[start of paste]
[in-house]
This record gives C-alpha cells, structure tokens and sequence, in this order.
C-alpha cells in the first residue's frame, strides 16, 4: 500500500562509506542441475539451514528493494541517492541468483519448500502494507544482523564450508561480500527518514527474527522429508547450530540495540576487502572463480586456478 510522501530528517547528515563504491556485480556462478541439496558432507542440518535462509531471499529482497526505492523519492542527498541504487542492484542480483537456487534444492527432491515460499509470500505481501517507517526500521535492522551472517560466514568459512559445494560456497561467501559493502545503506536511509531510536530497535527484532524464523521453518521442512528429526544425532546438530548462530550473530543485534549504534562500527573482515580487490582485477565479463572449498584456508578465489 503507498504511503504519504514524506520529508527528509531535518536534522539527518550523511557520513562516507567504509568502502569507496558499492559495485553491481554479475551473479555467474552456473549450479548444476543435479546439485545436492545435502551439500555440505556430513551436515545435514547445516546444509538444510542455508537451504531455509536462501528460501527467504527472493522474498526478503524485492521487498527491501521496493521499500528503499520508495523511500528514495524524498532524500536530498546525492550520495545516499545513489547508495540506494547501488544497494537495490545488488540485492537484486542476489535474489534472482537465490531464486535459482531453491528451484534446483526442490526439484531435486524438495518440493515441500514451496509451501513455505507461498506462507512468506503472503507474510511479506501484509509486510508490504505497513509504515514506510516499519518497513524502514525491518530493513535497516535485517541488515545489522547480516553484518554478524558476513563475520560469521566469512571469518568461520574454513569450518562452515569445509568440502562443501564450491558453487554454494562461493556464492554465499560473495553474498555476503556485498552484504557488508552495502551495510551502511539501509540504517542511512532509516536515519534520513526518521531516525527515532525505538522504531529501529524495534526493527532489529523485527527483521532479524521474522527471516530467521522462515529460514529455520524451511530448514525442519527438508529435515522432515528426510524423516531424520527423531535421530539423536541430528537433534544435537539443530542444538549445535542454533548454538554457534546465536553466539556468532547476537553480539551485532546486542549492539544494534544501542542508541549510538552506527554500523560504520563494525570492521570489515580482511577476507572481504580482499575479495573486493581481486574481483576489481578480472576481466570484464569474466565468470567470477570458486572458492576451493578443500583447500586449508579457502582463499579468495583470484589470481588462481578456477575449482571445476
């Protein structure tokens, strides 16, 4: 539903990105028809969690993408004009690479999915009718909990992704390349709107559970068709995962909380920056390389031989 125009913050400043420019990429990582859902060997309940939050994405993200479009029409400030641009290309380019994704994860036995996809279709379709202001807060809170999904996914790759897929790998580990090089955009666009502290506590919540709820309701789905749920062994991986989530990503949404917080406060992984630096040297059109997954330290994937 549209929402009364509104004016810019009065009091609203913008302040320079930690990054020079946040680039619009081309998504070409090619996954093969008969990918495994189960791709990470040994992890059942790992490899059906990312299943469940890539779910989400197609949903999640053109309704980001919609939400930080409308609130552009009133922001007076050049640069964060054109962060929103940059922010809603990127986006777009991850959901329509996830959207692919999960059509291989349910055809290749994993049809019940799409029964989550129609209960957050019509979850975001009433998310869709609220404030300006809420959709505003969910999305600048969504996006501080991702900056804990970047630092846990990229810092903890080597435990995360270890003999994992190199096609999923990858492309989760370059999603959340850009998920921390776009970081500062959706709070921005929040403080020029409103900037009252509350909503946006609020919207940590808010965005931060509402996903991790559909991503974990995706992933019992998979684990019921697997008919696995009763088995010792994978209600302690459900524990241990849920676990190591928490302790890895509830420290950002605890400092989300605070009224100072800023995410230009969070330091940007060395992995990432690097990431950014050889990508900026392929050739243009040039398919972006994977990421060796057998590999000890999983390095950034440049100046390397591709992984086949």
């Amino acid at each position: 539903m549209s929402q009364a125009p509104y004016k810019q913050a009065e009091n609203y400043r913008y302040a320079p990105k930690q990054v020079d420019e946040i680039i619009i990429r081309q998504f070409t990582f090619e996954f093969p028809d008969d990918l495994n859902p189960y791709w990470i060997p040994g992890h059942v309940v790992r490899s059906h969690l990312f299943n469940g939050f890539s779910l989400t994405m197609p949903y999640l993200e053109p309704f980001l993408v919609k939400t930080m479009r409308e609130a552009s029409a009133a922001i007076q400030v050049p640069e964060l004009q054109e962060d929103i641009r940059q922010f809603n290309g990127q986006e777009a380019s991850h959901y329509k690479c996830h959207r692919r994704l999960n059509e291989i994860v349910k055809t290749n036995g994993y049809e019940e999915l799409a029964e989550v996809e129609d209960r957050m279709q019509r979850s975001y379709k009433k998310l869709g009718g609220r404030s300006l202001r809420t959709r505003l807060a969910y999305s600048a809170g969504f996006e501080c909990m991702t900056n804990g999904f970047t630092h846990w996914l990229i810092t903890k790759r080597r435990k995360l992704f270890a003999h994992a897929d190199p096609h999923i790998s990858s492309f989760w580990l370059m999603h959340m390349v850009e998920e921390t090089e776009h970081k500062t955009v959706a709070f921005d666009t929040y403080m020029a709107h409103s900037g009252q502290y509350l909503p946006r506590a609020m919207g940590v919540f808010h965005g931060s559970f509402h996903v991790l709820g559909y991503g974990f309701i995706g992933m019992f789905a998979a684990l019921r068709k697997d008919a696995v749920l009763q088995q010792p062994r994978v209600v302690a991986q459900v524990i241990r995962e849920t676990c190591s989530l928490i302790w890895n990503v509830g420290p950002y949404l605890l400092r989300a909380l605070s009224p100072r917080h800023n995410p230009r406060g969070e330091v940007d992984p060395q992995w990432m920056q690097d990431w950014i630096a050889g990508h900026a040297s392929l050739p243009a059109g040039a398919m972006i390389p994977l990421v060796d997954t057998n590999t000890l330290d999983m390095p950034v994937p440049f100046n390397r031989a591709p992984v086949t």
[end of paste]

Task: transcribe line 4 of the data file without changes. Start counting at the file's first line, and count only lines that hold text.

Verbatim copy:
């Protein structure tokens, strides 16, 4: 539903990105028809969690993408004009690479999915009718909990992704390349709107559970068709995962909380920056390389031989 125009913050400043420019990429990582859902060997309940939050994405993200479009029409400030641009290309380019994704994860036995996809279709379709202001807060809170999904996914790759897929790998580990090089955009666009502290506590919540709820309701789905749920062994991986989530990503949404917080406060992984630096040297059109997954330290994937 549209929402009364509104004016810019009065009091609203913008302040320079930690990054020079946040680039619009081309998504070409090619996954093969008969990918495994189960791709990470040994992890059942790992490899059906990312299943469940890539779910989400197609949903999640053109309704980001919609939400930080409308609130552009009133922001007076050049640069964060054109962060929103940059922010809603990127986006777009991850959901329509996830959207692919999960059509291989349910055809290749994993049809019940799409029964989550129609209960957050019509979850975001009433998310869709609220404030300006809420959709505003969910999305600048969504996006501080991702900056804990970047630092846990990229810092903890080597435990995360270890003999994992190199096609999923990858492309989760370059999603959340850009998920921390776009970081500062959706709070921005929040403080020029409103900037009252509350909503946006609020919207940590808010965005931060509402996903991790559909991503974990995706992933019992998979684990019921697997008919696995009763088995010792994978209600302690459900524990241990849920676990190591928490302790890895509830420290950002605890400092989300605070009224100072800023995410230009969070330091940007060395992995990432690097990431950014050889990508900026392929050739243009040039398919972006994977990421060796057998590999000890999983390095950034440049100046390397591709992984086949």